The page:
Sometimes I envy the single-mindedness of the rose. Rising from mother earth, she is sure of what is expected of her. She will bud into a gorgeous creation, seducing the bees and butterflies with her sweet nectar so that they will go out and increase and multiply the species. And as she goes about fulfilling her destiny, she creates beauty and fills the air with her aroma. Then she dies, leaving behind as a parting gift, tasty rose hips to nourish the plants and animals who have shared her life.

There is a part of me that envies the sure path of my sister, the rose. Would that I could be as certain of my path through life and as content with my life. Instead, I worry about stuff, and make mistakes and wish I could have better health and that I were more open to change. I wish that I had spent more time telling my kids that I love them and that I had saved more money for my old age. Blah! Blah! Blah!

But as I wrestle with the “woulda, coulda, shouldas” of my life, I swear that I hear the old rose mocking me. “Hey, you’re old enough to know better. Don’t you get it yet that none of us created beings are perfect? Roses, humans, locusts, we are all flawed in some way. Just be glad you’re alive. None of your anxieties amount to anything compared to the awesome beauty of life itself. Be grateful for life, for friends for family for the wonder of creation.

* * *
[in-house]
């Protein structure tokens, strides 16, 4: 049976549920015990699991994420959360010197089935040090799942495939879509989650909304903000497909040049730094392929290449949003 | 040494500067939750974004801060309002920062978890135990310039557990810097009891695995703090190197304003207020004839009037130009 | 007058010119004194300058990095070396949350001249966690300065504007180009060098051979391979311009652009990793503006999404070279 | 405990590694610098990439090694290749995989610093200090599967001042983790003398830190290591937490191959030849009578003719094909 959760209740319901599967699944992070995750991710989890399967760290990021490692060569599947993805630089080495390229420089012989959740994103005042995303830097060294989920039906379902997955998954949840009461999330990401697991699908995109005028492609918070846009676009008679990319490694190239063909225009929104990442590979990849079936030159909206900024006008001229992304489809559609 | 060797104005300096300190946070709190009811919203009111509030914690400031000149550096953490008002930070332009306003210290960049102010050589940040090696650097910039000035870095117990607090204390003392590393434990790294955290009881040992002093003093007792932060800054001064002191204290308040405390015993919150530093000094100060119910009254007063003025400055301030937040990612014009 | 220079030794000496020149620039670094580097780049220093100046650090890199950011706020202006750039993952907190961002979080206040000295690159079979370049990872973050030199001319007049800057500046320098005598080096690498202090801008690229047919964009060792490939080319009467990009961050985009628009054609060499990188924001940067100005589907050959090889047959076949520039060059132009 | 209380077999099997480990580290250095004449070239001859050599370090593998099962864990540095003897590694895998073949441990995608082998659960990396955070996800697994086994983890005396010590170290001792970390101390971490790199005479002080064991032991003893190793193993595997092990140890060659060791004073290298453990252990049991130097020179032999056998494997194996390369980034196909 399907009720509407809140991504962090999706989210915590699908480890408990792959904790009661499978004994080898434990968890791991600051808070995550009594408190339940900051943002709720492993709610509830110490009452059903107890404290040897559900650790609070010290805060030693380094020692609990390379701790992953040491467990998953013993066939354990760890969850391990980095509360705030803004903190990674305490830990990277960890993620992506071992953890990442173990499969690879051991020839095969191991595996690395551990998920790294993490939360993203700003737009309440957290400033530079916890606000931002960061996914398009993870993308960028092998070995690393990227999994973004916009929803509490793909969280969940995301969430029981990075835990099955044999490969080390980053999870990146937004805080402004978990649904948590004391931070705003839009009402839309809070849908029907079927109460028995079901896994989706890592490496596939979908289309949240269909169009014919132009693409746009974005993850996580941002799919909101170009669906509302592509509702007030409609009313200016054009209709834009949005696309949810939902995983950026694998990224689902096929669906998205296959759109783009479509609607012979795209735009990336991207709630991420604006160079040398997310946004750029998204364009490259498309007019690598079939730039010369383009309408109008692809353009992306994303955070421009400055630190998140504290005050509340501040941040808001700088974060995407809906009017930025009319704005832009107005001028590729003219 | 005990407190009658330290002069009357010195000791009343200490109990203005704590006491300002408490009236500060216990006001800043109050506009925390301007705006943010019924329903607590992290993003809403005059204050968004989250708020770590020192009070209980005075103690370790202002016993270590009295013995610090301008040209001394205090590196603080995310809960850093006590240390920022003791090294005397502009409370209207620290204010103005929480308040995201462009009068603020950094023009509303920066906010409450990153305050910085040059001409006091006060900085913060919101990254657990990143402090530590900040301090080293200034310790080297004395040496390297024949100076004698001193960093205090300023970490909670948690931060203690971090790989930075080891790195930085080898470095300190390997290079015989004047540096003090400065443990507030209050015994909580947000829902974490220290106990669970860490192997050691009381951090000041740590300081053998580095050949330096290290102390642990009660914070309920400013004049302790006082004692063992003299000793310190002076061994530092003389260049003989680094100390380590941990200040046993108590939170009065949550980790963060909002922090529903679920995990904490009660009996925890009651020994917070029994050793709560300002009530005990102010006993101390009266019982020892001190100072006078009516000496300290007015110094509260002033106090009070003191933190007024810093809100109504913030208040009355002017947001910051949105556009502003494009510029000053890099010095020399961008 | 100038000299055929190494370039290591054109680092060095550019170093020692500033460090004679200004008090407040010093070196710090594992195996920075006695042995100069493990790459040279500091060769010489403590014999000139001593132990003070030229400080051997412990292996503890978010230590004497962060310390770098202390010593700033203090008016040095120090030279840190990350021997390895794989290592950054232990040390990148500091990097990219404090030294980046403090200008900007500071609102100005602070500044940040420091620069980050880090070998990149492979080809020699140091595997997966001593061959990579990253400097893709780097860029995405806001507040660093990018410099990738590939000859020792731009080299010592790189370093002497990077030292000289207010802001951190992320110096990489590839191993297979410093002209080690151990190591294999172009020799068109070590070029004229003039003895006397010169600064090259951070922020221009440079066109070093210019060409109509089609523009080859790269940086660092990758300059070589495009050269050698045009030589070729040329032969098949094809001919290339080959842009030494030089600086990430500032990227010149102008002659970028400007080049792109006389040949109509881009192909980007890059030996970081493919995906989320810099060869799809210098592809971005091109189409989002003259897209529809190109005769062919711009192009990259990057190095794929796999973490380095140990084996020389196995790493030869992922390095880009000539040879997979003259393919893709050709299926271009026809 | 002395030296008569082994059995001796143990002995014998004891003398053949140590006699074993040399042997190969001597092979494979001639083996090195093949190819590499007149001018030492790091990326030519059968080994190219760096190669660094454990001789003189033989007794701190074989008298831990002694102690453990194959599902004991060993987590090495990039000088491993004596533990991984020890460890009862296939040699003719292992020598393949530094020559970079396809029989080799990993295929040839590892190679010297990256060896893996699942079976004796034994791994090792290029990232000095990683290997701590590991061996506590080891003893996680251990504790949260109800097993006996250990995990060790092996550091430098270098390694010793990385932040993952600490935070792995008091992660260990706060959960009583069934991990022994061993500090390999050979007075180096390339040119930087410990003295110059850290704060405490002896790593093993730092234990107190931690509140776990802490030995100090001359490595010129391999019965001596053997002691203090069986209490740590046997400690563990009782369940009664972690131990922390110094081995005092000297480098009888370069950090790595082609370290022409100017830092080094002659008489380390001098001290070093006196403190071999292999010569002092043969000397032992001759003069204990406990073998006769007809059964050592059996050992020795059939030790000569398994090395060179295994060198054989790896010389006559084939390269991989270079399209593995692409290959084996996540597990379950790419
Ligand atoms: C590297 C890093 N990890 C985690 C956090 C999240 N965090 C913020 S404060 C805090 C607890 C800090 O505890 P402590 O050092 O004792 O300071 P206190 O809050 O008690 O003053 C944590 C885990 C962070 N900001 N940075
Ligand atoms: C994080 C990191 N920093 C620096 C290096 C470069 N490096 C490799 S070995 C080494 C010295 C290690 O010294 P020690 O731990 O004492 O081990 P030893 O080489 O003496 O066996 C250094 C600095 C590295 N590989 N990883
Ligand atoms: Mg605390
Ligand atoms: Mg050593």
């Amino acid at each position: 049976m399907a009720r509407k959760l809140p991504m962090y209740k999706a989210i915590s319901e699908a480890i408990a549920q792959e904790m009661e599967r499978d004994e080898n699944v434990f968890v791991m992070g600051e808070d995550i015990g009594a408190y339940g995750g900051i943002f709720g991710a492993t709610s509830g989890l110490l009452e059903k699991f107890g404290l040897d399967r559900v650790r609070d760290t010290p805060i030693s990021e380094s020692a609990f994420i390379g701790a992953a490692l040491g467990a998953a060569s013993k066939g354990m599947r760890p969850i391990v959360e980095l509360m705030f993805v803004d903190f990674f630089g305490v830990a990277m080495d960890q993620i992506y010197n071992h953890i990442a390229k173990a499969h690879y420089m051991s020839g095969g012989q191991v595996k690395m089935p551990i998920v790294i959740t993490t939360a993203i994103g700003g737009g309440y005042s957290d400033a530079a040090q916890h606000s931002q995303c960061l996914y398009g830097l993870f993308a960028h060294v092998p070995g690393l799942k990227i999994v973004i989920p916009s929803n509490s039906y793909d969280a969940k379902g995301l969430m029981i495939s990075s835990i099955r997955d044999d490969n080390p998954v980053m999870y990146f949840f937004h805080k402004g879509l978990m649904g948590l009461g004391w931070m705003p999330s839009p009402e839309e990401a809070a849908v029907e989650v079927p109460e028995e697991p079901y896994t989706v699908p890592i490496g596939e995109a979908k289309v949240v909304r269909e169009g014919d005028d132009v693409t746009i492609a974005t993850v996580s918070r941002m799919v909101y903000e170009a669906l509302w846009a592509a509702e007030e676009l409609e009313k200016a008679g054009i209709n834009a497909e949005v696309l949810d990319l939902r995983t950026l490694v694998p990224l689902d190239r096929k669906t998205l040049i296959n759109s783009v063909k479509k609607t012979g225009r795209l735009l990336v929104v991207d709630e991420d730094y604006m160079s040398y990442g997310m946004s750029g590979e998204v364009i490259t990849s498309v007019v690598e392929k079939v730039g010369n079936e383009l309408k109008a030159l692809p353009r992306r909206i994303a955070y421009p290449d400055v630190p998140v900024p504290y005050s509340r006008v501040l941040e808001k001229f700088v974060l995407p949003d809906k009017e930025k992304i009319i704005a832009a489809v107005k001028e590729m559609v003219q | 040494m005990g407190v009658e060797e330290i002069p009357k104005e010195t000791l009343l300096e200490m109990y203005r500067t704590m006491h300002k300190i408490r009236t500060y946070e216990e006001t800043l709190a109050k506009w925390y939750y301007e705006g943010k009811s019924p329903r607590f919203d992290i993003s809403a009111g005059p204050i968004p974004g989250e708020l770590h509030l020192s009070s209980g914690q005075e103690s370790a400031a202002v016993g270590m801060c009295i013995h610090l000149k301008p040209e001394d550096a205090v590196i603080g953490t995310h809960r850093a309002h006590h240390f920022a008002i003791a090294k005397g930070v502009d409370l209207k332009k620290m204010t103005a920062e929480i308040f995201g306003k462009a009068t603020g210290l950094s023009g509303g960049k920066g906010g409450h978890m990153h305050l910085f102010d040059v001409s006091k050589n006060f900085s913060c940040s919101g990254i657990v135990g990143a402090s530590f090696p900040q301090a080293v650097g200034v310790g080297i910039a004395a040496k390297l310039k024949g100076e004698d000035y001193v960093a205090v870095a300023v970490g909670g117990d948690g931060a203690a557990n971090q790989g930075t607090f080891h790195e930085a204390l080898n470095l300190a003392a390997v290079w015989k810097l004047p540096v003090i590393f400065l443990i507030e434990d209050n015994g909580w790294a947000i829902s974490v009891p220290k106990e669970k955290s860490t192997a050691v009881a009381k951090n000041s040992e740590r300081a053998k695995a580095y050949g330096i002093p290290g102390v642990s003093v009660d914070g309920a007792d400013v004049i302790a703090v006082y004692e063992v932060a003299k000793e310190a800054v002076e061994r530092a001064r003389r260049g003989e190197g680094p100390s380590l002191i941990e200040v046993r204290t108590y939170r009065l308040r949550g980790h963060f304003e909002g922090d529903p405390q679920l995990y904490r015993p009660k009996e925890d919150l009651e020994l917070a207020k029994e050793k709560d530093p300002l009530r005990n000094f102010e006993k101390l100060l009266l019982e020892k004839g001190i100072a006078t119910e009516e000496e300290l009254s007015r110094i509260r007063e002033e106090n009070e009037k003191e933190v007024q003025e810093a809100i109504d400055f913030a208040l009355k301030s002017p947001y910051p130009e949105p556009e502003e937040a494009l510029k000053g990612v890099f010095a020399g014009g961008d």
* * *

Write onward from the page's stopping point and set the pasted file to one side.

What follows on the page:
I thought I was crazy standing there listening to a flower lecture me. But I had to admit, she was making sense. I continued walking down the street with a little more spring in my step. Then I heard a far off voice coming from where I had seen the rose saying “Hey, old buddy. You’re okay. Just don’t forget to smell the roses.”

Song of Our Lives

The Song of Our Lives
Today, Tomorrow and Forever


I cry for humanity
For little children dying in the streets
For old people who no longer hope
For babies who will never be born
For inmates languishing in their cells
For soldiers who no longer know why they kill

I cry for those who die alone
For the poor of Calcutta
For the wealthy who live without meaning
For woman who have no voice
For the greedy who never have enough
For parents who abuse their kids


I sing a joyful song
I sing for the wonder in a child’s eyes
For early morning coffee and family dinners
For the passion for justice that lives in young people
For the kiss of the sun on your back
For the daffodils in spring, and laughter and dancing

I sing with joy for the hope that lives in our souls
For that universal, unquenchable yearning for peace
For the hero who lays down his life for a friend
For the cry of compassion that never dies
For the overwhelming beauty of our universe
For kindness and gentleness that will not be quenched


And the tears and the laughter are the sinews of our lives
The weddings and the funerals
The births and the deaths
The bliss and the loneliness
And the loving God who made us
“Saw that it was good”